Time – that precious thing that I had taken for granted my entire life. I think I cried every night for a long, long time. But during the day I was strong. After all, how can a mother break down in front of her child? And what good does that do? None. So, I decided to be proactive. I decided to get out there and really DO something to help Colton. First, I took his story to the media. He had several NBC TV spots. People called in and offered horse back rides, rides on fire trucks, and even a trip to Disneyland! One man even offered to take him up in an airplane. (We rejected that offer of fun!) People in our community were great. I had come up with a brilliant idea- one to help my son and one to drum up funds for his foundation. Being a single mother and not being able to travel, I asked people to bring the world to my son. I reached out to people and asked them to mail their vacation photos and postcards to Colton- to show my son the beauty of this world before he loses all his sight. I think we received about 20,000 pictures that first month! My mission was two-fold… encourage people to show my son the world… encourage people to donate to the Foundation Fighting Blindness in Owings Mills, Maryland. (www.blindness.org). I thought to myself that if enough people could hear about Colton, surely they would want to save his eyesight! And in the beginning, the FFB received a deluge of donations. They even put Colton’s name on a plaque at their headquarters in Maryland. Someone referred our family to the Hugs and Hope club for sick kids and Colton was (and still is) featured on their website. Then someone else referred us to Caringbridge and we started a website just for Colton. We did neat things and got to meet some pretty special people, like Jeff Gordon and Jimmie Johnson. A Dupont rep saw Colton’s story and told Jeff about him. That was something Colton will never forget. I wrote a story for the book, Chicken Soup for the Nascar Lover’s Soul, and was able to spread Colton’s story that way. I did my best to turn a mother’s nightmare into something positive.
That was four years ago this nightmare started. When Colton was first diagnosed, he was four years old. This February, he turned eight. My son has very little sight left. He uses a cane on some occasions- especially in dim light or dark situations. He is learning Braille. As a matter of fact, we are BOTH learning Braille. Is it hard to see this happen to my son? Unbelievably. Do I still cry at night? Every once in a while. But I think I’ve learned from this situation as well. I have learned not to take life for granted. I don’t look at the Pacific Ocean or a rainbow in quite the same way. I cherish those experiences. And when I see my son watch the sun set over the Pacific Ocean, I feel a pang of hurt- one that will not cease until a cure is found.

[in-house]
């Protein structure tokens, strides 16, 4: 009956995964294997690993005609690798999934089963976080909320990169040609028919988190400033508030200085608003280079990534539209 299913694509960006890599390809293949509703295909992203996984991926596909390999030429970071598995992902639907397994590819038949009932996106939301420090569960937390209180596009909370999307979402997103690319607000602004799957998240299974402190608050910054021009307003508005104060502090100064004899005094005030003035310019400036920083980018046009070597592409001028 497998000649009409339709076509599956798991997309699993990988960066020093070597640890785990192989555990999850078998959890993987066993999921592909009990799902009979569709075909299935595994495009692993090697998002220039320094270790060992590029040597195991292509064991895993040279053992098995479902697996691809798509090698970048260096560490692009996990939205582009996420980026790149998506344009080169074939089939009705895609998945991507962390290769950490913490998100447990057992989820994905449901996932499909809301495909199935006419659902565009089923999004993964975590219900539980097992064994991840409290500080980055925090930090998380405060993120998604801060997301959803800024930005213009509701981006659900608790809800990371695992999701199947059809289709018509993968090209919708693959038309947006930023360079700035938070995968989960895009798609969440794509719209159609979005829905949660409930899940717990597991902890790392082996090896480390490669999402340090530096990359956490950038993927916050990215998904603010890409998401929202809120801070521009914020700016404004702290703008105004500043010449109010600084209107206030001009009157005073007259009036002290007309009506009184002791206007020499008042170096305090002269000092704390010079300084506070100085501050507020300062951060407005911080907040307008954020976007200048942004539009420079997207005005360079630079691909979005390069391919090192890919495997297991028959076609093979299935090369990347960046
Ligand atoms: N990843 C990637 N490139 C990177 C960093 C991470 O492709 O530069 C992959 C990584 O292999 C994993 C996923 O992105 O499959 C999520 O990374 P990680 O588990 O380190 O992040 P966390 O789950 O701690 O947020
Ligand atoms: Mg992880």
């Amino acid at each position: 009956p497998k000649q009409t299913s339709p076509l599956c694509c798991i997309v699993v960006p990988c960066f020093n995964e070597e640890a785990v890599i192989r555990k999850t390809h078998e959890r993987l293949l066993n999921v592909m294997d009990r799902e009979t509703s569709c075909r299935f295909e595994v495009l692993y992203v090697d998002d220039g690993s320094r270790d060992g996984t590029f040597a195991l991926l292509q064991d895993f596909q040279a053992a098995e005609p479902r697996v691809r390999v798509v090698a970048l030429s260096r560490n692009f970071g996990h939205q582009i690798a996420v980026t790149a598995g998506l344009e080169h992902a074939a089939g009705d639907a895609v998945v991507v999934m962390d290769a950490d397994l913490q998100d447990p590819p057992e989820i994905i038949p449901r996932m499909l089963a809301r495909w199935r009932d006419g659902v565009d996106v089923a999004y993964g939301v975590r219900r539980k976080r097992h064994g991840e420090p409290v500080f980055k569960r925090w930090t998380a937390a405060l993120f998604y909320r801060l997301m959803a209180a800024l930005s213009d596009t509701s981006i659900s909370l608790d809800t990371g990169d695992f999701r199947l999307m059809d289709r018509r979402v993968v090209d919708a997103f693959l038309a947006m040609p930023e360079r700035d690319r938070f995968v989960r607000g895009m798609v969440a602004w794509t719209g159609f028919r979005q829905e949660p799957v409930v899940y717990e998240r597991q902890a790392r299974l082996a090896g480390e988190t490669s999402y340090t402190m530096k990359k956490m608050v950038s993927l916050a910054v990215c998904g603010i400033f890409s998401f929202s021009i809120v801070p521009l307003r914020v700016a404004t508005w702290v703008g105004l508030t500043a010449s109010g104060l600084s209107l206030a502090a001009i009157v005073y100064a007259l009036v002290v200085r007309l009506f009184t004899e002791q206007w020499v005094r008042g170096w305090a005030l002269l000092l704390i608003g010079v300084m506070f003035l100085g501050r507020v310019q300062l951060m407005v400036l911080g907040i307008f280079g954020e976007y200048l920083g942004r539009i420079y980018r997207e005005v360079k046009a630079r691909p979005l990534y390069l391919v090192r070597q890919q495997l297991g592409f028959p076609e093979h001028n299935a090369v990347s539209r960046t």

So what do we do today? We deal with it. We deal with life. It might be easier now than it was four years ago but it isn’t an “easy” trial. There are good days and bad days. For example, today was a pretty bad day. Colton’s UCLA doctor told us last month that Bronson and I needed to be tested as well. I prayed to God- “Please let it be me- not my other son.” Yet today I sat in a doctor’s office and listened to the doctor tell me to bring Bronson back next year. Although her attitude was positive and she insisted he was fine “for today,” I think I know what that means by now… The blood vessels in my older son’s eyes are thinning in one eye- it could be nothing- but in a family with a history of RP- it could be the first sign of retinitis pigmentosa. My son looked at me and said, “See mom? I told you I was fine!” Yeah, let him think he’s fine. “I hope he’s right”, I thought to myself. Dr. Love left the room telling me he should be ok- at least for the next five years. Seven hours later, I haven’t shed a tear. I think I’m numb to hurt.
So my mission today is no different than my mission four years ago- only that I am more determined than ever to find a cure for this monster that is eating away at my little boy’s eyes- and one that might be ready to overtake my second son. I encourage you- all of you- to take a moment and send our story to everyone you know. Encourage them to donate ten bucks to the Foundation Fighting Blindness. Ask them to send Colton a few vacation photos. Ask them to say a prayer for our family.
And the next time you feel down and depressed, hug your healthy kids. Be grateful that no matter how hard things might be for you, at least your kids have sight. Don’t waste your time dreaming of that white picket fence and perfect life. The “best” thing you could get in life are healthy children who will be able to witness the beauty of life forever.
Other ways you can help:
Contributions of photographs for Colton’s scrapbook may be sent to:
Donations for research may be sent to:
The Foundation for Fighting Blindness
11435 Cronhill Drive
Owings Mills, MD 21117.
Article by Laura Cleverly